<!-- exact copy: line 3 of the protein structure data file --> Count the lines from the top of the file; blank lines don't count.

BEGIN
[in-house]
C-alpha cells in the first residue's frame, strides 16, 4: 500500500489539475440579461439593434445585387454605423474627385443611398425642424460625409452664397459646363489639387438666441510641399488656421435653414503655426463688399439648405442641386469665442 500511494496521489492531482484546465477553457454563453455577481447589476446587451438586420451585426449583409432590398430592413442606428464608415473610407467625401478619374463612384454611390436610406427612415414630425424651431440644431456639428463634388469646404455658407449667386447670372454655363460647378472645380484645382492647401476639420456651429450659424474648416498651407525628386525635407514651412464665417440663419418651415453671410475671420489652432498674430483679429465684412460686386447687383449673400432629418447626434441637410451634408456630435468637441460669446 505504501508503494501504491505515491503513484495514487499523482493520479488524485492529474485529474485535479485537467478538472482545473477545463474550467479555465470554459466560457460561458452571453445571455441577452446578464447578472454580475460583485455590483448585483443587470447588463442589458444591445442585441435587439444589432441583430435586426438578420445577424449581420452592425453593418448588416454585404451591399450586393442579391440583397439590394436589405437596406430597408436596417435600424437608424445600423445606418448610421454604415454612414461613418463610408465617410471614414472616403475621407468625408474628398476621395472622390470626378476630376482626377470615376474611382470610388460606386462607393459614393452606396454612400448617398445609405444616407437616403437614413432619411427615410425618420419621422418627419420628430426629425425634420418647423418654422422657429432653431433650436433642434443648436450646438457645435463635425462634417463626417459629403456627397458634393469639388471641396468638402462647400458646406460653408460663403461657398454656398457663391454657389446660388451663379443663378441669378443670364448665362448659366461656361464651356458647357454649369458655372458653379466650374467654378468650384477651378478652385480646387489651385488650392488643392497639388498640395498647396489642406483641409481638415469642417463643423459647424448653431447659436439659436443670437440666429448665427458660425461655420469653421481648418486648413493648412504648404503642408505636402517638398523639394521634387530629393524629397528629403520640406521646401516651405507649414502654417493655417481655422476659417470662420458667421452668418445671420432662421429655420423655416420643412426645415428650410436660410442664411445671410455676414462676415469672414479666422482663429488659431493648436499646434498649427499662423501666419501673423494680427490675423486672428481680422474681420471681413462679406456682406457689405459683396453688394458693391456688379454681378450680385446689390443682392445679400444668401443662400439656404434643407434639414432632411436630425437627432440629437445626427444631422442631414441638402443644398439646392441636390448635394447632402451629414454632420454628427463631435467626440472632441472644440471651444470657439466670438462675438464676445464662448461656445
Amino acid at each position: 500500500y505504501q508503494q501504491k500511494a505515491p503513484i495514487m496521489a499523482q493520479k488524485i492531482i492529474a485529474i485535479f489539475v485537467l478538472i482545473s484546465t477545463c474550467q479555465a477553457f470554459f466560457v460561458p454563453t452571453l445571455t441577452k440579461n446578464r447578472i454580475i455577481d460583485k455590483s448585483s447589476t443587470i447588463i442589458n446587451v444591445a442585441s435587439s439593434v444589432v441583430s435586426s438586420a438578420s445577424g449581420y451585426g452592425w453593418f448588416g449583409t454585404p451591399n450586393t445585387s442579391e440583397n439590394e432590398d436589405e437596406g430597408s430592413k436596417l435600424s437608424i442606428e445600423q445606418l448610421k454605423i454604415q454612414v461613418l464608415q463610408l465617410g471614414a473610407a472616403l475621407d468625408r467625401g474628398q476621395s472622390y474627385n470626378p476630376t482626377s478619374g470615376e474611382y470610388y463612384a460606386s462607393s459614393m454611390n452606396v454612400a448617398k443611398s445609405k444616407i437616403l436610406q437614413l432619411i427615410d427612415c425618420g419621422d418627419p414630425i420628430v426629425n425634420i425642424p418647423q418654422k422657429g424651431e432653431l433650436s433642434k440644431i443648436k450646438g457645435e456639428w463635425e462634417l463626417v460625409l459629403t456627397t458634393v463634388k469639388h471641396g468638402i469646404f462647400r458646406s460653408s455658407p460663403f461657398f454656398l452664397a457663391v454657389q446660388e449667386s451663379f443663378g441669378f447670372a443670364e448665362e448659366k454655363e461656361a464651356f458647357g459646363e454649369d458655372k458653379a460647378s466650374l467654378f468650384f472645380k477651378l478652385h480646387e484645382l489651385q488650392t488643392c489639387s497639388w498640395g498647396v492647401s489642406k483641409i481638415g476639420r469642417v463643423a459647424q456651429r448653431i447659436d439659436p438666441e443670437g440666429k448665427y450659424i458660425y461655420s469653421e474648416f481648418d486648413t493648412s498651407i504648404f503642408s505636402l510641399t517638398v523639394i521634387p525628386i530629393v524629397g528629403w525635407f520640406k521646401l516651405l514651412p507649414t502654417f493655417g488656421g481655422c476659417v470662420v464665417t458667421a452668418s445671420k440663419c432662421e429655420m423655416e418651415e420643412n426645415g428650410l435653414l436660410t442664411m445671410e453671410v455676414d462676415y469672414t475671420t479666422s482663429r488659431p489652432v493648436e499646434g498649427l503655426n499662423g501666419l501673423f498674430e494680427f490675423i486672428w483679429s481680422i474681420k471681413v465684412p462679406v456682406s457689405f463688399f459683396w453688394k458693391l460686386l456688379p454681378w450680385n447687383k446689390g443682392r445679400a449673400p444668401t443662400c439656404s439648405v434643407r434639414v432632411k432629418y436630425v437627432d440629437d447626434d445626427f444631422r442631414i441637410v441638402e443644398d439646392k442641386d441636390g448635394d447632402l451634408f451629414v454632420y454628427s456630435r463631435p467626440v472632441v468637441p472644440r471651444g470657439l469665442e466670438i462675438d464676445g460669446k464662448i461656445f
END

Amino acid at each position: 500500500y505504501q508503494q501504491k500511494a505515491p503513484i495514487m496521489a499523482q493520479k488524485i492531482i492529474a485529474i485535479f489539475v485537467l478538472i482545473s484546465t477545463c474550467q479555465a477553457f470554459f466560457v460561458p454563453t452571453l445571455t441577452k440579461n446578464r447578472i454580475i455577481d460583485k455590483s448585483s447589476t443587470i447588463i442589458n446587451v444591445a442585441s435587439s439593434v444589432v441583430s435586426s438586420a438578420s445577424g449581420y451585426g452592425w453593418f448588416g449583409t454585404p451591399n450586393t445585387s442579391e440583397n439590394e432590398d436589405e437596406g430597408s430592413k436596417l435600424s437608424i442606428e445600423q445606418l448610421k454605423i454604415q454612414v461613418l464608415q463610408l465617410g471614414a473610407a472616403l475621407d468625408r467625401g474628398q476621395s472622390y474627385n470626378p476630376t482626377s478619374g470615376e474611382y470610388y463612384a460606386s462607393s459614393m454611390n452606396v454612400a448617398k443611398s445609405k444616407i437616403l436610406q437614413l432619411i427615410d427612415c425618420g419621422d418627419p414630425i420628430v426629425n425634420i425642424p418647423q418654422k422657429g424651431e432653431l433650436s433642434k440644431i443648436k450646438g457645435e456639428w463635425e462634417l463626417v460625409l459629403t456627397t458634393v463634388k469639388h471641396g468638402i469646404f462647400r458646406s460653408s455658407p460663403f461657398f454656398l452664397a457663391v454657389q446660388e449667386s451663379f443663378g441669378f447670372a443670364e448665362e448659366k454655363e461656361a464651356f458647357g459646363e454649369d458655372k458653379a460647378s466650374l467654378f468650384f472645380k477651378l478652385h480646387e484645382l489651385q488650392t488643392c489639387s497639388w498640395g498647396v492647401s489642406k483641409i481638415g476639420r469642417v463643423a459647424q456651429r448653431i447659436d439659436p438666441e443670437g440666429k448665427y450659424i458660425y461655420s469653421e474648416f481648418d486648413t493648412s498651407i504648404f503642408s505636402l510641399t517638398v523639394i521634387p525628386i530629393v524629397g528629403w525635407f520640406k521646401l516651405l514651412p507649414t502654417f493655417g488656421g481655422c476659417v470662420v464665417t458667421a452668418s445671420k440663419c432662421e429655420m423655416e418651415e420643412n426645415g428650410l435653414l436660410t442664411m445671410e453671410v455676414d462676415y469672414t475671420t479666422s482663429r488659431p489652432v493648436e499646434g498649427l503655426n499662423g501666419l501673423f498674430e494680427f490675423i486672428w483679429s481680422i474681420k471681413v465684412p462679406v456682406s457689405f463688399f459683396w453688394k458693391l460686386l456688379p454681378w450680385n447687383k446689390g443682392r445679400a449673400p444668401t443662400c439656404s439648405v434643407r434639414v432632411k432629418y436630425v437627432d440629437d447626434d445626427f444631422r442631414i441637410v441638402e443644398d439646392k442641386d441636390g448635394d447632402l451634408f451629414v454632420y454628427s456630435r463631435p467626440v472632441v468637441p472644440r471651444g470657439l469665442e466670438i462675438d464676445g460669446k464662448i461656445f